Central Africa in the Caribbean: Transcending Time, Transforming Cultures

Central Africa in the Caribbean: Transcending Time, Transforming Cultures

Central Africa in the Caribbean: Transcending Time, Transforming Cultures

Central Africa in the Caribbean: Transcending Time, Transforming Cultures

Synopsis

A sweeping, multidisciplinary study that analyzes and identifies some of the main lineaments of the Central African cultural legacy in the Caribbean. This long-awaited study is based on more than three decades of research and analysis. Scholars will be fascinated with the transatlantic comparative data. The author identifies Central African cultural forms in those areas settled in Africa by the Koongo, Mbundu, and Ovimbunde. (The modern-day locations of these three ethnic groups are present-day Congo, Zaire and Angola.) The book illuminates Caribbean thought and practice by comparison with Central African worldview and custom. The work is based on extensive primary and secondary sources, oral interviews, letters and diaries, folk-tales, proverbs and songs. In its multidisciplinary approach and depth, it highlights the debate concerning the origin and transformation of cultural forms in the Caribbean against a larger background of African culture, economy, colonialism, slavery, emancipation and independence.

With its Central African focus, the book is a pioneering perspective on Caribbean cultural forms. A noted linguist, the author uses her knowledge of the most functional languages of the region, Spanish, English and French, to access creole languages, which gives the study a truly pan-Caribbean breadth. The book appeals to all interested in African diaspora studies, African and Caribbean history, linguistics and cultural anthropology.

Excerpt

This book attempts to synthesize information concerning the Central African presence in the Caribbean and, in so doing, analyses and identifies some of the main lineaments of the Central African cultural legacy in the region. For the purposes of this study, the Caribbean is defined as the islands of the Caribbean Sea and circum-Caribbean areas in Central and South America. Within this broad ambit I try to range as widely and eclectically as the available data have allowed, guided first and foremost by the dictates of comparability between Africa and the Caribbean, and by inter-Caribbean correspondences. Unfortunately, limited access to data from some parts of the Caribbean region has meant that some countries have been omitted altogether, while others have received minimal treatment. Furthermore, by excluding northern Brazil and the southern seaboard of the United States, it was hoped to keep the material within manageable proportions. Not unexpectedly, however, it proved difficult to altogether omit reference to Brazil (see chapter 8) in a work which constitutes as much a study of the networking of cultural forms within the Caribbean Basin itself, and its contiguous geo-cultural zones, as a cross-comparison of Central Africa and the Caribbean.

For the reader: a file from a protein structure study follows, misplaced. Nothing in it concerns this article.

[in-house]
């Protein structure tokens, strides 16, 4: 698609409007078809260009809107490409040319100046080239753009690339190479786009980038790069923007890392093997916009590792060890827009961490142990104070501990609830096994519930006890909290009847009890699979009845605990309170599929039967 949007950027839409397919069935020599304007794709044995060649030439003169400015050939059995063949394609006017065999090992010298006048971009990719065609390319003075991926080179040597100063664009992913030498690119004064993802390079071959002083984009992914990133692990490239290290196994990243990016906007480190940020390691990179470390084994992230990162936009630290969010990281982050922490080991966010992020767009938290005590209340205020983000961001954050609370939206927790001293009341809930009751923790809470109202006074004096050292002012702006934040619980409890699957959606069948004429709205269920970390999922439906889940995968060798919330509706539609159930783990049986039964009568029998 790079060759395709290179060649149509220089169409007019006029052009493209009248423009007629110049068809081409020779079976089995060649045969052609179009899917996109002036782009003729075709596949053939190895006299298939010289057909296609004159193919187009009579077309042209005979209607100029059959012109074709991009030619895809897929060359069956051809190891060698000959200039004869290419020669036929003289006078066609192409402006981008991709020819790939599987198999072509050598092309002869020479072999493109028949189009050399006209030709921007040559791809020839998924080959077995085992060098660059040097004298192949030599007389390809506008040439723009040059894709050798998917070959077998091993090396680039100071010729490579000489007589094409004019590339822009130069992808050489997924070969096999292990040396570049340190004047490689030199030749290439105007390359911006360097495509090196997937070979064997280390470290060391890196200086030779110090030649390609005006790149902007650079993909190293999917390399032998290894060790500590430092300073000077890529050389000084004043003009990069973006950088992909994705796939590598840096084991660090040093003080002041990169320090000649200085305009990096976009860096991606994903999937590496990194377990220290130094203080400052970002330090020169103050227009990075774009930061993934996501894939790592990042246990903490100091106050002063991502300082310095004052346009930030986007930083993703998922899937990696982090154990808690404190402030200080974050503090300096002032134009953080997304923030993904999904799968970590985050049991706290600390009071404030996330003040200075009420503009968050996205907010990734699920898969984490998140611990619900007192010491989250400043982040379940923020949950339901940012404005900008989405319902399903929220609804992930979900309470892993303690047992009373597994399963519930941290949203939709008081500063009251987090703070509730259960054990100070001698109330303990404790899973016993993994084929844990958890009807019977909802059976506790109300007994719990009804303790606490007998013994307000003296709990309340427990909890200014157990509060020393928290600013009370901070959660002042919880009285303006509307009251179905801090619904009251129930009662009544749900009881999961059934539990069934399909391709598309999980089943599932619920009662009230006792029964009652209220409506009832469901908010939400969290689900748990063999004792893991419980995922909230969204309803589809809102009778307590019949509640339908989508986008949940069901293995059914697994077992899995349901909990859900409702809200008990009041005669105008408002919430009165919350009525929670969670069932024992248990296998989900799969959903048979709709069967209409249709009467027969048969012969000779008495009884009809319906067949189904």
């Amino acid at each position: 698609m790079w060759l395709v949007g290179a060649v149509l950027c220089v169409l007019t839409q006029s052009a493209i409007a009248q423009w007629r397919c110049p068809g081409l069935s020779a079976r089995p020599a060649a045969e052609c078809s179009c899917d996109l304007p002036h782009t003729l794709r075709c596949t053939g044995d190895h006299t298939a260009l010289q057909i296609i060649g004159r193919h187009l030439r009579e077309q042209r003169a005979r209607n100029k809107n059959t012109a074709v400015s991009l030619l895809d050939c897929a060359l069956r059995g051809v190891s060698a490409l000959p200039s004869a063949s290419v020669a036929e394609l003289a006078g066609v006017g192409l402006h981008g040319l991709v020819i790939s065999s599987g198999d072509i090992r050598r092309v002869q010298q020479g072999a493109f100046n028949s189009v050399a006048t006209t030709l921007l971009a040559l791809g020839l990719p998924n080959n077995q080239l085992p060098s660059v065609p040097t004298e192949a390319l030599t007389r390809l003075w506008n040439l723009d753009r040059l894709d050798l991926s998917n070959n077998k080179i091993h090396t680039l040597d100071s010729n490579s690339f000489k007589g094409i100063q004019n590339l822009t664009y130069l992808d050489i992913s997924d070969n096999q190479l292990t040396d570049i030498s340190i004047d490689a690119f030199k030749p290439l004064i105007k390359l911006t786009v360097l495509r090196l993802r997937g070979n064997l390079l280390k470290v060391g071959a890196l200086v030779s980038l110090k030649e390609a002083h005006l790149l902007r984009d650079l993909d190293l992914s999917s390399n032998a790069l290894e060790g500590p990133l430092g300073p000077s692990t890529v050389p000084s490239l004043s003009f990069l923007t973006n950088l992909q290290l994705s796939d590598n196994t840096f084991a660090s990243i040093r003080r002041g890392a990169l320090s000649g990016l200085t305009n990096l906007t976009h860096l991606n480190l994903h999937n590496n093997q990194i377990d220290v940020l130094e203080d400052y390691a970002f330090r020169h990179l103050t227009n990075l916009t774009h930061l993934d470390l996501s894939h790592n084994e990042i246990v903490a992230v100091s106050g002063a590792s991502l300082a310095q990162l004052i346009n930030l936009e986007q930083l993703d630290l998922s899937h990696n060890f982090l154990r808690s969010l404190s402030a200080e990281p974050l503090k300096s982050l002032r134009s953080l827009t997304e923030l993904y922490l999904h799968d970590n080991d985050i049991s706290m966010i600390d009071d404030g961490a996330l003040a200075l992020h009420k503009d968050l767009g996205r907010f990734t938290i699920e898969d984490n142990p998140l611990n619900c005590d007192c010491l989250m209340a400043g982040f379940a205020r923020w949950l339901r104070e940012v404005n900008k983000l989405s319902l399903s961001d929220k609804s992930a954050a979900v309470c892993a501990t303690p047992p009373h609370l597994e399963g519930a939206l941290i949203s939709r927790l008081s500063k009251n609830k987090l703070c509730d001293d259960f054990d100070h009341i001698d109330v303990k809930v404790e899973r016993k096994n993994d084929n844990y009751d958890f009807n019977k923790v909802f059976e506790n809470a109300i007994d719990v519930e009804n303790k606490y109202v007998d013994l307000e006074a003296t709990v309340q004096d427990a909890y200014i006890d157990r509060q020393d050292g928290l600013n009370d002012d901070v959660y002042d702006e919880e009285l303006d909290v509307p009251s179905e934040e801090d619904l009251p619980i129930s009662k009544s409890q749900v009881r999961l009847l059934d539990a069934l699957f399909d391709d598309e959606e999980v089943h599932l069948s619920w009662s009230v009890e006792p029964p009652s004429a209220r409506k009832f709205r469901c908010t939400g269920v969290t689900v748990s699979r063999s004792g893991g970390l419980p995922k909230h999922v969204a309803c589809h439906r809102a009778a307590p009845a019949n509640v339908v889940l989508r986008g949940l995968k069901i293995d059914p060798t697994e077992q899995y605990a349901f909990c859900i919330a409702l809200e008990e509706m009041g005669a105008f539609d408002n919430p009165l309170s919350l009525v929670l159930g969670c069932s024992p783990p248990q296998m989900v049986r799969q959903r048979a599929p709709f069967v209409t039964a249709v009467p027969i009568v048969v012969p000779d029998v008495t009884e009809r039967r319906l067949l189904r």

This exposition utilizes, in complementary fashion, both primary and secondary evidence regarding the Central African presence in the Caribbean throughout the plantation and post-plantation eras. the work's two nuclei are: (a) printed observations and impressions by sixteenth- to twentieth-century observers concerning Central Africans in the Caribbean; and (b) the oral recall by associates and descendants of this group regarding the Central African population in the region. the oral records include literary material such as folktales, proverbs and songs, which utilize phrases from Central African languages either wholly or partially.

The oral testimonies at the core of this study were variously sourced. Most of the Trinidad, Jamaica and Guyana oral data come from my own taped interviews with informants, but I was also fortunate to . . .

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